When you finally hear the first word, you mostly feel overjoyed as the notorious disorder you worry the most has just passed. However, it is important to know that there are autistic children who actually have normal capability to perform verbal communication, though they still show some common symptoms of autism, especially intense interest restricted to only particular topics or objects. Children with Asperger’s disease still have interest in getting along socially with others, but when they try to mingle with their peers, they find it difficult to establish a cohesive social interaction with them. The presence of verbal communication capability on children with Asperger’s disease is thus the most decisive factor that distinguishes them from children with more severe case of autism.

Why are children with Asperger’s disease also called autistic? Within the broad spectrum of autism, there are numerous neurodevelopmental disorders that used to be treated as separate disorders but now are classified as a single disorder with varying levels of severity. Autism spectrum disorders now include problems including autism as the most severe case, childhood disintegrative disorder, and Asperger’s disease among the milder cases of autism. While some publications still mention Asperger’s disease as a separate disorder, the Diagnostic and Statistical Manual of Mental Disorders version 5 (DSM-5) that was released on May 2013 affirmed that Asperger’s disease was one milder case of autism.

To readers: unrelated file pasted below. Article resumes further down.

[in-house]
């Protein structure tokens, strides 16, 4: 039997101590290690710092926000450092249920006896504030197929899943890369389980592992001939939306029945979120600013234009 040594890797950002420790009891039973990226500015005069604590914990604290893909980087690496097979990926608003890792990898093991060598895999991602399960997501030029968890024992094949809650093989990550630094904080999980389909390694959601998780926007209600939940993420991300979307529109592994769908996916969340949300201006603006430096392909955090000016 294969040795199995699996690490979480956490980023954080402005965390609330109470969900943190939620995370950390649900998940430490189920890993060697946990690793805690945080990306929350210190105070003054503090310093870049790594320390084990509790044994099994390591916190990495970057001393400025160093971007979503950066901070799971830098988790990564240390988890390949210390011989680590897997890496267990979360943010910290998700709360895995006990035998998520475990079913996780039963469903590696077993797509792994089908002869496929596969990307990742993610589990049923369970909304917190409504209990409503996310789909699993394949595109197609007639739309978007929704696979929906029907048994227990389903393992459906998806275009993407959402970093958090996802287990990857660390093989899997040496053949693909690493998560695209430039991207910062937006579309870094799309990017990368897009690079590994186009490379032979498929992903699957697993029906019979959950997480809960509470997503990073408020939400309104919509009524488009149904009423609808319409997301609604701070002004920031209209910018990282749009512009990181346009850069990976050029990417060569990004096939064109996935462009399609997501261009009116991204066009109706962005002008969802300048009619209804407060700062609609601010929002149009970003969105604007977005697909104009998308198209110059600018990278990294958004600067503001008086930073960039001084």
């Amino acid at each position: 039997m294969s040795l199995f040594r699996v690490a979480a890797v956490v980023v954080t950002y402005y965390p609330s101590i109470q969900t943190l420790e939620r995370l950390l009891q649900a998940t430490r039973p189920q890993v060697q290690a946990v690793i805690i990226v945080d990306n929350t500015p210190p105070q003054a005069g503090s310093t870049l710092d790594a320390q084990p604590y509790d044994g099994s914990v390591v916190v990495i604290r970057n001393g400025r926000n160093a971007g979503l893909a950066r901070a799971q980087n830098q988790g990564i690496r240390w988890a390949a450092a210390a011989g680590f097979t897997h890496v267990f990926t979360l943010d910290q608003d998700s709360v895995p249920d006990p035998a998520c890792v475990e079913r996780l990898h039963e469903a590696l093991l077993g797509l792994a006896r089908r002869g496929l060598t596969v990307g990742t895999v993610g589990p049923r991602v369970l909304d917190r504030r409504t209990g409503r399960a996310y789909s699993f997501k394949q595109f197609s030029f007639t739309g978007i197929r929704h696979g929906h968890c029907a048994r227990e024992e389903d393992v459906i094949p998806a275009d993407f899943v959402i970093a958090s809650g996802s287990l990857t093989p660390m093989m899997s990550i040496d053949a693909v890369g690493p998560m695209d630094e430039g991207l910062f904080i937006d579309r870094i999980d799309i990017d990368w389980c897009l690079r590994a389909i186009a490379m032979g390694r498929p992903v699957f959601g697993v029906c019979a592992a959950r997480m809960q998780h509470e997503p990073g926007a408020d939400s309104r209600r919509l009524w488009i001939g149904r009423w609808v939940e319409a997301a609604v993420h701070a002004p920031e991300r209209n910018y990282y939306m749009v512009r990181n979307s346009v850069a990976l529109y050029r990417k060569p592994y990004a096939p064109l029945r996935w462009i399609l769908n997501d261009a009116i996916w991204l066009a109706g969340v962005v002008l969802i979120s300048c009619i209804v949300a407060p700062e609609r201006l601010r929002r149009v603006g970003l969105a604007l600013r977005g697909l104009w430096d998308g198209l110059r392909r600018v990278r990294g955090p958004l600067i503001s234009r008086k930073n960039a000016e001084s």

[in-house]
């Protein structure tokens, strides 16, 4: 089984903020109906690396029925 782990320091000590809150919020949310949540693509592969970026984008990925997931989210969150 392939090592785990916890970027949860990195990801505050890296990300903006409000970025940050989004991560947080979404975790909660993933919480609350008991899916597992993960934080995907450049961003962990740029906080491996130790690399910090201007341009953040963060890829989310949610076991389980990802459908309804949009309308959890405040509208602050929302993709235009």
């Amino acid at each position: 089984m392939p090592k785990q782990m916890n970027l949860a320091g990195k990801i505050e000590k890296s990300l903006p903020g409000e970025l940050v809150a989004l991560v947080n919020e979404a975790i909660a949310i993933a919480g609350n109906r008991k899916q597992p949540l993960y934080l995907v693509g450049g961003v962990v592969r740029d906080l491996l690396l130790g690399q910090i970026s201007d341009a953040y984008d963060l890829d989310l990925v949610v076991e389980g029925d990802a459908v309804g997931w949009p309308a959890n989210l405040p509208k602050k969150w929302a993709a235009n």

What If Your Children Is Diagnosed with Asperger’s Disease?

Asperger’s disease cannot be cured and will last for a lifetime, but this condition is not debilitating and not the end of your child’s life. As a parent, you can still provide support to your beloved one by getting helps from professionals who are familiar with autism spectrum disorder, seeking out other families of children with similar disorder, keeping updated with the latest therapies, accepting your child’s condition wholeheartedly, and thinking positively about him. With continuous support, children with autism and Asperger’s disease can still achieve success in their life. So think about the best support that you will give to your child after you figure out what is the difference between Asperger’s disease and autism.